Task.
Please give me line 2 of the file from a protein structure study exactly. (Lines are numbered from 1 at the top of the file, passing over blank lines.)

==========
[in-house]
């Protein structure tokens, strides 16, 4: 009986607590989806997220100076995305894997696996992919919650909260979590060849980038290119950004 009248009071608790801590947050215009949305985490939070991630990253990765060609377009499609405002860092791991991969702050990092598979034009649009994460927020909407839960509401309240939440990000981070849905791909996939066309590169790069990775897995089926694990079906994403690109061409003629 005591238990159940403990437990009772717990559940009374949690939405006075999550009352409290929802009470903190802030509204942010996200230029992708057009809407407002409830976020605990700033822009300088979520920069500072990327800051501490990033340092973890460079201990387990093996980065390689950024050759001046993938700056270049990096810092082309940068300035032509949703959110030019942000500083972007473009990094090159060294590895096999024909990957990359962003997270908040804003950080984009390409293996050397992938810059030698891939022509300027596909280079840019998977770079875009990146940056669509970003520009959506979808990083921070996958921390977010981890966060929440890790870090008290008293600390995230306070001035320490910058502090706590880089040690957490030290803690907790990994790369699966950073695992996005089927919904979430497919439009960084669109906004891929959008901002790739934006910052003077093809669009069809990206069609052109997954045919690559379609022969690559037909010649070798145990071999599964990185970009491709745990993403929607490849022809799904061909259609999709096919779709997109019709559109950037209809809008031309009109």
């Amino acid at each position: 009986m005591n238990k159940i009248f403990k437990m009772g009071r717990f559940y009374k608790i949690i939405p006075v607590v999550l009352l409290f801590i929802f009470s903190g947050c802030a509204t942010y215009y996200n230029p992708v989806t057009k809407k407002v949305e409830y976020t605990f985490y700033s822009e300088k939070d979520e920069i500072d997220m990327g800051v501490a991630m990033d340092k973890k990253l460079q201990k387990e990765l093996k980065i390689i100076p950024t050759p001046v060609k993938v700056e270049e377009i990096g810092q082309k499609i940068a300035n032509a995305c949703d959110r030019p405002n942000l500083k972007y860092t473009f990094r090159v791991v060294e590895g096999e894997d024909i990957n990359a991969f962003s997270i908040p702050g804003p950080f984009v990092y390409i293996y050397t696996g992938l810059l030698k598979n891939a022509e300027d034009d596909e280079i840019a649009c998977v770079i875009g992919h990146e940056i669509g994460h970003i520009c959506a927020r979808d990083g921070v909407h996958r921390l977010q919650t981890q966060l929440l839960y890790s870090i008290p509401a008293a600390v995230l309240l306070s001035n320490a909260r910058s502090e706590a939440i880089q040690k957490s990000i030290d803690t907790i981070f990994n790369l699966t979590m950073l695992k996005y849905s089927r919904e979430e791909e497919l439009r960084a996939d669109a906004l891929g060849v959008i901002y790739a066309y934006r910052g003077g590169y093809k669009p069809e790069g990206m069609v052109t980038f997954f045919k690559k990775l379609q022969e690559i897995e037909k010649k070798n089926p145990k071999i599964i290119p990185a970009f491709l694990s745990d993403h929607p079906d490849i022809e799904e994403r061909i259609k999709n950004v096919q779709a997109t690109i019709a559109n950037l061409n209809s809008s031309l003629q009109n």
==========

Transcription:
């Protein structure tokens, strides 16, 4: 009986607590989806997220100076995305894997696996992919919650909260979590060849980038290119950004 009248009071608790801590947050215009949305985490939070991630990253990765060609377009499609405002860092791991991969702050990092598979034009649009994460927020909407839960509401309240939440990000981070849905791909996939066309590169790069990775897995089926694990079906994403690109061409003629 005591238990159940403990437990009772717990559940009374949690939405006075999550009352409290929802009470903190802030509204942010996200230029992708057009809407407002409830976020605990700033822009300088979520920069500072990327800051501490990033340092973890460079201990387990093996980065390689950024050759001046993938700056270049990096810092082309940068300035032509949703959110030019942000500083972007473009990094090159060294590895096999024909990957990359962003997270908040804003950080984009390409293996050397992938810059030698891939022509300027596909280079840019998977770079875009990146940056669509970003520009959506979808990083921070996958921390977010981890966060929440890790870090008290008293600390995230306070001035320490910058502090706590880089040690957490030290803690907790990994790369699966950073695992996005089927919904979430497919439009960084669109906004891929959008901002790739934006910052003077093809669009069809990206069609052109997954045919690559379609022969690559037909010649070798145990071999599964990185970009491709745990993403929607490849022809799904061909259609999709096919779709997109019709559109950037209809809008031309009109």